New Lawsuit Brought Against Edward Snowden, 6 Years After Infamous Leaks

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On Sept.17, 2019, 6 years after Edward Snowden leaked top-secret government documents to the public, the U.S. Department of Justice filed a lawsuit accusing him and his publisher of violating nondisclosure agreements he signed with the CIA and NSA. Snowden is currently living in Russia where he was granted asylum.

Snowden’s memoir, “Permanent Record,” is the reported source of the violations. It is uncertain what exactly will come of this lawsuit as Snowden is guaranteed asylum in Russia until at least 2020, with the potential for an extension of his asylum visa.

In early June 2013, Snowden stole top-secret documents from the NSA and gave them to journalists who then published the documents on The Guardian and The Washington Post, and later The New York Times and Der Spiegel. These documents exposed the extent to which U.S. and British intelligence agencies were monitoring their citizens via the internet, emails, phone calls, and more. On June 21, 2013, charges brought against Snowden were made public. He was charged with stealing government property and violation of the Espionage Act of 1917. Snowden then fled to Russia where he was granted asylum which has been extended until at least 2020.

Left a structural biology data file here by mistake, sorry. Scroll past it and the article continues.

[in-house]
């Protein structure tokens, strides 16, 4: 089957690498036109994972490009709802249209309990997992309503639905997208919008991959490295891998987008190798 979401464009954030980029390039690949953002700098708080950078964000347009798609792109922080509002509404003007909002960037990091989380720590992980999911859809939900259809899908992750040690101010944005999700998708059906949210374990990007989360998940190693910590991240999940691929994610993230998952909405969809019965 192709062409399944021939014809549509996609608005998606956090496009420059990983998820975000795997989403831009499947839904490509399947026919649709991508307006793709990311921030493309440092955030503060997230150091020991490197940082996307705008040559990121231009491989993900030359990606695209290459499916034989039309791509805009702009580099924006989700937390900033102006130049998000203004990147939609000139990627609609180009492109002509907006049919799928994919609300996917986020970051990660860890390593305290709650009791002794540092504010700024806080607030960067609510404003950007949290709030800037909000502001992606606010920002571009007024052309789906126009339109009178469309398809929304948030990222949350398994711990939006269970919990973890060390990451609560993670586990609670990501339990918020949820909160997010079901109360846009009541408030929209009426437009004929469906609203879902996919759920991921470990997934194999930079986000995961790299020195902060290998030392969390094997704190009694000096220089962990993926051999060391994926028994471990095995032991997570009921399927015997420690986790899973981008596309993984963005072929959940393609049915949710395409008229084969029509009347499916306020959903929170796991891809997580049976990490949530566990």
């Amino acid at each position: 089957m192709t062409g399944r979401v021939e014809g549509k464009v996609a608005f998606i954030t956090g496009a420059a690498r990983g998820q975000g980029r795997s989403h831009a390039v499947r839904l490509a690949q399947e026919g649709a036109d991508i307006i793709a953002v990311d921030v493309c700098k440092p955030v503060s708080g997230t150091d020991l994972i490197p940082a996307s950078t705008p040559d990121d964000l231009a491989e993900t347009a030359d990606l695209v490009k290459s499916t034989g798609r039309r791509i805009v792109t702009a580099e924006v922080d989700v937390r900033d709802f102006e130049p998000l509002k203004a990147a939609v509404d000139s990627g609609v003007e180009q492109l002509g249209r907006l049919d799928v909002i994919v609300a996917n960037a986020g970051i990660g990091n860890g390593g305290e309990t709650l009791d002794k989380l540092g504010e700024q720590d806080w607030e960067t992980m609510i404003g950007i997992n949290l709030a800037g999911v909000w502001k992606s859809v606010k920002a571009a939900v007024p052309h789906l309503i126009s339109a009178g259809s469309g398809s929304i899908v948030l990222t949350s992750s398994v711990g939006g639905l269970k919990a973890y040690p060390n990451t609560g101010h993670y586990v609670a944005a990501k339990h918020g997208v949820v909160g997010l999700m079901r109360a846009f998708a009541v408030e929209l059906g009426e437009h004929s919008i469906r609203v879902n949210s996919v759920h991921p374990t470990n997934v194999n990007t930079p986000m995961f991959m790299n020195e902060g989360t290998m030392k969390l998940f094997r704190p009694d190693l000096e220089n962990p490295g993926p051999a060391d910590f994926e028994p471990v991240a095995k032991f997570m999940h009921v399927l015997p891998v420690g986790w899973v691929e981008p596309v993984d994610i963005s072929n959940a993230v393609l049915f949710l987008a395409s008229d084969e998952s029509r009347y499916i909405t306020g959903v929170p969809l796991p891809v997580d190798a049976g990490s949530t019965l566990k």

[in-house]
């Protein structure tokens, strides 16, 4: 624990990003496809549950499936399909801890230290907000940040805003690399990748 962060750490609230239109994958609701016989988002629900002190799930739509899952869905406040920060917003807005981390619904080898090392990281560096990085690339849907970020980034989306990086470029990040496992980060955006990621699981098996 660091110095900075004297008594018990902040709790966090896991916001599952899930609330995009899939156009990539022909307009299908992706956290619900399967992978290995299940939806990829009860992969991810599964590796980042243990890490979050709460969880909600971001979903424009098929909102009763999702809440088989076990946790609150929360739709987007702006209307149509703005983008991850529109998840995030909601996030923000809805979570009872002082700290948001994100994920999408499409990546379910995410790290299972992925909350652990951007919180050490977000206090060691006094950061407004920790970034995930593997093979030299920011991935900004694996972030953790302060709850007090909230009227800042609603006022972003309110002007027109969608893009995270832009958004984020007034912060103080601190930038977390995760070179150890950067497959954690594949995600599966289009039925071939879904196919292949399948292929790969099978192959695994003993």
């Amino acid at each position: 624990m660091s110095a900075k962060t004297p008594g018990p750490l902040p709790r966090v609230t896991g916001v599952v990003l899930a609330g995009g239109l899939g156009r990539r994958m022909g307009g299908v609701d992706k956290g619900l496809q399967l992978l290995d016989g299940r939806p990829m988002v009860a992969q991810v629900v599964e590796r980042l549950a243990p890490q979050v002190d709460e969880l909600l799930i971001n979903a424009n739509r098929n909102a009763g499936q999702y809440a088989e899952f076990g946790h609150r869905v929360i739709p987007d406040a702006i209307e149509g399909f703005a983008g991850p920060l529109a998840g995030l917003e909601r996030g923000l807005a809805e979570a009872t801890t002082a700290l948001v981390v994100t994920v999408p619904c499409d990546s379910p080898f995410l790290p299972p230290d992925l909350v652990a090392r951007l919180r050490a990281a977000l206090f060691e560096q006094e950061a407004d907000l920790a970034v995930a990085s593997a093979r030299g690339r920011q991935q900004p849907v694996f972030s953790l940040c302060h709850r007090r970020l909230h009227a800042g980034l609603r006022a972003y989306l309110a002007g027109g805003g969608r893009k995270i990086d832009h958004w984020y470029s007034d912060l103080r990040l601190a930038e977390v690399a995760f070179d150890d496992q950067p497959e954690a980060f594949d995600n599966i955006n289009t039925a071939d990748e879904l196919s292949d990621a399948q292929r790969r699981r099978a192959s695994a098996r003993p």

His memoir, published by Henry Holt and Company, narrates his decision-making process and the rationale behind stealing and releasing the documents, and his position in national intelligence and the government which made it possible for him to do so. He describes the actual act of stealing the documents and how he did it and his belief that what he did was his duty to the American public. Henry Holt and Company have been named as defendants in the case and all assets related to “Permanent Record” have been frozen.

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